Edison was able to achieve so much in part because of this team approach. A group of very unlike individuals were given freedom to be creative and develop further with each new innovation. It is a process that has been shown to be successful. In the description of the process that Edison used, I found it difficult to understand how it could be applied in today’s highly competitive, individualistic attitude in many corporate cultures. But read on.

Starting with Capacity …

The use of collaboration is intriguing. As the book examines each of the four phases, there is ample reasoning for success. The chapter on Capacity begins with several questions on whether the organization is beginning with the right attitude. Queries such as “Is there an opportunity to create new knowledge through our team’s efforts? And could sharing the learning we generate benefit others beyond our team?” could be very telling to the culture of the organization. The chapter also provides exercises as a guide to learn how to work together as a group.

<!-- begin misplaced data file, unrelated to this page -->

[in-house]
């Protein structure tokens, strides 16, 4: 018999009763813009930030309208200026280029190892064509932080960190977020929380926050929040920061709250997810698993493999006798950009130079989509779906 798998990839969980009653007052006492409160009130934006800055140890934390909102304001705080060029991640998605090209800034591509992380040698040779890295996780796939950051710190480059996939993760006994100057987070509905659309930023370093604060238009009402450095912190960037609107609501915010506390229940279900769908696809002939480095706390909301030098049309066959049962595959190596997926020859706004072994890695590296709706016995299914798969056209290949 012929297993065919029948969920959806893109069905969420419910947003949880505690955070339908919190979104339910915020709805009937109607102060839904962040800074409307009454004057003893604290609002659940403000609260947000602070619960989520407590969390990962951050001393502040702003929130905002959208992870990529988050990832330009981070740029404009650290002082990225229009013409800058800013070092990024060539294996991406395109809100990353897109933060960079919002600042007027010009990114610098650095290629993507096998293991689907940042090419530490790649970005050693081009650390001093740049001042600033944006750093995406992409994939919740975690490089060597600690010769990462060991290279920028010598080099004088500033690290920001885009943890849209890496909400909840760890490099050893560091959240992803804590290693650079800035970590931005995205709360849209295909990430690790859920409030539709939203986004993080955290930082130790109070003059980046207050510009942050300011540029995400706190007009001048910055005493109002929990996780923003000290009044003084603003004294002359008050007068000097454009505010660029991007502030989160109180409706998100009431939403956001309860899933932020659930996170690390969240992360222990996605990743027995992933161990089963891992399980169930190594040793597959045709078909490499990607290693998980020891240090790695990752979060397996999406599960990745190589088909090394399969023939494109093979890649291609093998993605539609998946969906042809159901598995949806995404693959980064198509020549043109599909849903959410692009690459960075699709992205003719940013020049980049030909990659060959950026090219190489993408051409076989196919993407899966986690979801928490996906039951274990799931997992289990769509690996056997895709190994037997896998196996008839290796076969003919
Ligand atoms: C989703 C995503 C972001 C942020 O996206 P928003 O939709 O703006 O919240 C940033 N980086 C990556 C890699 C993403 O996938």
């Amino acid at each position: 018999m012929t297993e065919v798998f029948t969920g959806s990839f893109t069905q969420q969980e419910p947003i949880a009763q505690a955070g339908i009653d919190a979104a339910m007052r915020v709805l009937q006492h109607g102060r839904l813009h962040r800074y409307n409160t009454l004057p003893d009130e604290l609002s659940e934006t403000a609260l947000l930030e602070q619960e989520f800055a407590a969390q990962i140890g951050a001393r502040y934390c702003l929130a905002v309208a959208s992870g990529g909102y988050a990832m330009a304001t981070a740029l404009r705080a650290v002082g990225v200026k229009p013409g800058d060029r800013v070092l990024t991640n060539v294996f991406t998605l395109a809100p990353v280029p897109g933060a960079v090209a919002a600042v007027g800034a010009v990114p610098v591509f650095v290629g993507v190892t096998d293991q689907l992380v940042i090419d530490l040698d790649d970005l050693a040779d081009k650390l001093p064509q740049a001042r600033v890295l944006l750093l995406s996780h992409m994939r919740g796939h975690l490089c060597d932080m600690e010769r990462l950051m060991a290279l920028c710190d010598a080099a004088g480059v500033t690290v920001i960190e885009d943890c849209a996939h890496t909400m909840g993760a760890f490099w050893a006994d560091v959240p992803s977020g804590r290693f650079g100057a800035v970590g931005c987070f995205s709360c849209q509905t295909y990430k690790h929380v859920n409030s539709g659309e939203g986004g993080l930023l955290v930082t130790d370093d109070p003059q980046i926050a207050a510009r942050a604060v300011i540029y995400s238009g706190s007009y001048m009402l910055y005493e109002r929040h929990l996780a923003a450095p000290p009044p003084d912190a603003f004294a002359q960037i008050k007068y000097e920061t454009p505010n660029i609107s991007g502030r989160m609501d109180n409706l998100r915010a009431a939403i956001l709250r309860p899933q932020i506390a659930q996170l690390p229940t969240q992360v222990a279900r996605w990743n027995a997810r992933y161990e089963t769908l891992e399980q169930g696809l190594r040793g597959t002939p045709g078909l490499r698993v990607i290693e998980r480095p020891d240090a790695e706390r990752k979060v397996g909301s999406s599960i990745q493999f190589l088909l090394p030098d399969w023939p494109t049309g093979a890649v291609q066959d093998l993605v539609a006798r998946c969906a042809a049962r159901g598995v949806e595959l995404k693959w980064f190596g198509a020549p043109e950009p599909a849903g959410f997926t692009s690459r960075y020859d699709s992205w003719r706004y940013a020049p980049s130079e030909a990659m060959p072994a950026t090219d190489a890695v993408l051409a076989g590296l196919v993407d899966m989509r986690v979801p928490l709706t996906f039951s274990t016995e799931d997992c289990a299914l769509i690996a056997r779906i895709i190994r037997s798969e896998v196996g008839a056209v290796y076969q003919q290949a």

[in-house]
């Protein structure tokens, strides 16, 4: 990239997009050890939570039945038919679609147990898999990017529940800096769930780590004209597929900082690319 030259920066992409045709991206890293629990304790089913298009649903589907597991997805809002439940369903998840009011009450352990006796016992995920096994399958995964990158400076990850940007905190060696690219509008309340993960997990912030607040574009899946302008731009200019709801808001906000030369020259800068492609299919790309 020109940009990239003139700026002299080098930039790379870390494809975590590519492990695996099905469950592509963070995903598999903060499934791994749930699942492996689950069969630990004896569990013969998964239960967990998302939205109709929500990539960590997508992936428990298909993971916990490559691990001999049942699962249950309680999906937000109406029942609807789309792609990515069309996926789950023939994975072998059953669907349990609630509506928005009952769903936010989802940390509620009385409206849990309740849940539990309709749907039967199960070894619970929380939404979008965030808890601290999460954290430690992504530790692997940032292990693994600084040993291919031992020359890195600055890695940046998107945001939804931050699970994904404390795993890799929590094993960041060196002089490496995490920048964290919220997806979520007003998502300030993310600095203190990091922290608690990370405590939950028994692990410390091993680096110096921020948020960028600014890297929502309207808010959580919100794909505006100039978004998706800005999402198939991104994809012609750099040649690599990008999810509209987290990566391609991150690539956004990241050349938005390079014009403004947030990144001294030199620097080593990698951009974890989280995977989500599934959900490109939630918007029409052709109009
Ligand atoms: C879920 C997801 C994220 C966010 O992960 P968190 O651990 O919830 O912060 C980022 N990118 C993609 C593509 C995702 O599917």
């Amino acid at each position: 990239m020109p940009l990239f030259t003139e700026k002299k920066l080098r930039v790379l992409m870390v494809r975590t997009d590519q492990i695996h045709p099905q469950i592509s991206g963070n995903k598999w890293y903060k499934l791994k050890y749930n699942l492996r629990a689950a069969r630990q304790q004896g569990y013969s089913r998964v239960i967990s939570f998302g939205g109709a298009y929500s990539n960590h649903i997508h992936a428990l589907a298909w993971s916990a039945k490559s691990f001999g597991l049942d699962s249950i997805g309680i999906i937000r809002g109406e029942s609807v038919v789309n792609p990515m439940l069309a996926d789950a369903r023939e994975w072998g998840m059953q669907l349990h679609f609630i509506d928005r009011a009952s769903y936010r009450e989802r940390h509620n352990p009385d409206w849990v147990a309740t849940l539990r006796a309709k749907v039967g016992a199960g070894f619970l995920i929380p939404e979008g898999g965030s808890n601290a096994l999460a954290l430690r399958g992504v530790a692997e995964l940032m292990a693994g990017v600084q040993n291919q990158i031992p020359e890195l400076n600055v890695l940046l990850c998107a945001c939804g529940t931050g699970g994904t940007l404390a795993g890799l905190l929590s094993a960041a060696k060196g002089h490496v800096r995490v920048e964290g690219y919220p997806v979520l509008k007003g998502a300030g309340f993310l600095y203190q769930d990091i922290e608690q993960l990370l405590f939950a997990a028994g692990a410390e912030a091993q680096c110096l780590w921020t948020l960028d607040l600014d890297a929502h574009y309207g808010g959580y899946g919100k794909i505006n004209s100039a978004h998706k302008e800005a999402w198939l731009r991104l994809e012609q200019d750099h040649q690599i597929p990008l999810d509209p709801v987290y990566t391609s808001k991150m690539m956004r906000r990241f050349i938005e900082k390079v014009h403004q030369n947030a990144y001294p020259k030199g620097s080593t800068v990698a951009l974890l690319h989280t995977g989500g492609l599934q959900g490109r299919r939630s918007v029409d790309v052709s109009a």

The chapter on Context provided more direction to creating an environment for collaboration, but for me, it was also a personal encourager. Edison was deaf in one ear for most of his life, which gave some context to his interest in sound and communication. He was also an avid reader which helped develop new context. This chapter gives real examples of how business leaders benefit from intensive reading. 

Phase 3, Coherence, is about building teams. In Edison’s work, “a sense of purpose moved through Edison’s labs like a kind of osmosis, yielding an emotional connection between the daunting projects Edison conceived and the pioneering spirit they called forward in his workers.”